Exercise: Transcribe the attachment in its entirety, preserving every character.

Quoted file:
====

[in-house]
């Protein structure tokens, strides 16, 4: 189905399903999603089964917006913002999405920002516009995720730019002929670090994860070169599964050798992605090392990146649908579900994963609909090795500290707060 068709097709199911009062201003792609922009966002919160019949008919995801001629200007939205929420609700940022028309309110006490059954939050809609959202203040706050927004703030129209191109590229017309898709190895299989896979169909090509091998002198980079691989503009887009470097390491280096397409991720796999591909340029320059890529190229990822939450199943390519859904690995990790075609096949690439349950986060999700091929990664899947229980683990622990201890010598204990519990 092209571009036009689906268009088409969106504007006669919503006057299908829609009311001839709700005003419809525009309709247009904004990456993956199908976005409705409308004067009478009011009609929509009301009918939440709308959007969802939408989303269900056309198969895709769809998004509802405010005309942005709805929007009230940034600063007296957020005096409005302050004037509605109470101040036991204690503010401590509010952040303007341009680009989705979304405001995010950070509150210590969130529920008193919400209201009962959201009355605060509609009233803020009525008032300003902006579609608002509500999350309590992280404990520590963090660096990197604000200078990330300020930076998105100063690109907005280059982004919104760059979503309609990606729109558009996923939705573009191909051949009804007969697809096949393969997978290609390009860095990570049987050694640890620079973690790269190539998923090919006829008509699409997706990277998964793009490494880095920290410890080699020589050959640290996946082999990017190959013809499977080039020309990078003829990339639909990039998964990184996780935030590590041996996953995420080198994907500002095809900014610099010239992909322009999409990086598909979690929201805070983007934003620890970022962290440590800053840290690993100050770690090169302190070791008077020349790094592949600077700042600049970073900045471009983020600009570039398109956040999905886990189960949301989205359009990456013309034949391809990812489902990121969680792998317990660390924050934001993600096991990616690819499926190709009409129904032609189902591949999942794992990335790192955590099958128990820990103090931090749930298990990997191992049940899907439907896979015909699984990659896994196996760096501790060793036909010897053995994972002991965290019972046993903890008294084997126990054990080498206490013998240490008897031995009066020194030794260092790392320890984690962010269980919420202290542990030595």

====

[in-house]
């Protein structure tokens, strides 16, 4: 189905399903999603089964917006913002999405920002516009995720730019002929670090994860070169599964050798992605090392990146649908579900994963609909090795500290707060 068709097709199911009062201003792609922009966002919160019949008919995801001629200007939205929420609700940022028309309110006490059954939050809609959202203040706050927004703030129209191109590229017309898709190895299989896979169909090509091998002198980079691989503009887009470097390491280096397409991720796999591909340029320059890529190229990822939450199943390519859904690995990790075609096949690439349950986060999700091929990664899947229980683990622990201890010598204990519990 092209571009036009689906268009088409969106504007006669919503006057299908829609009311001839709700005003419809525009309709247009904004990456993956199908976005409705409308004067009478009011009609929509009301009918939440709308959007969802939408989303269900056309198969895709769809998004509802405010005309942005709805929007009230940034600063007296957020005096409005302050004037509605109470101040036991204690503010401590509010952040303007341009680009989705979304405001995010950070509150210590969130529920008193919400209201009962959201009355605060509609009233803020009525008032300003902006579609608002509500999350309590992280404990520590963090660096990197604000200078990330300020930076998105100063690109907005280059982004919104760059979503309609990606729109558009996923939705573009191909051949009804007969697809096949393969997978290609390009860095990570049987050694640890620079973690790269190539998923090919006829008509699409997706990277998964793009490494880095920290410890080699020589050959640290996946082999990017190959013809499977080039020309990078003829990339639909990039998964990184996780935030590590041996996953995420080198994907500002095809900014610099010239992909322009999409990086598909979690929201805070983007934003620890970022962290440590800053840290690993100050770690090169302190070791008077020349790094592949600077700042600049970073900045471009983020600009570039398109956040999905886990189960949301989205359009990456013309034949391809990812489902990121969680792998317990660390924050934001993600096991990616690819499926190709009409129904032609189902591949999942794992990335790192955590099958128990820990103090931090749930298990990997191992049940899907439907896979015909699984990659896994196996760096501790060793036909010897053995994972002991965290019972046993903890008294084997126990054990080498206490013998240490008897031995009066020194030794260092790392320890984690962010269980919420202290542990030595």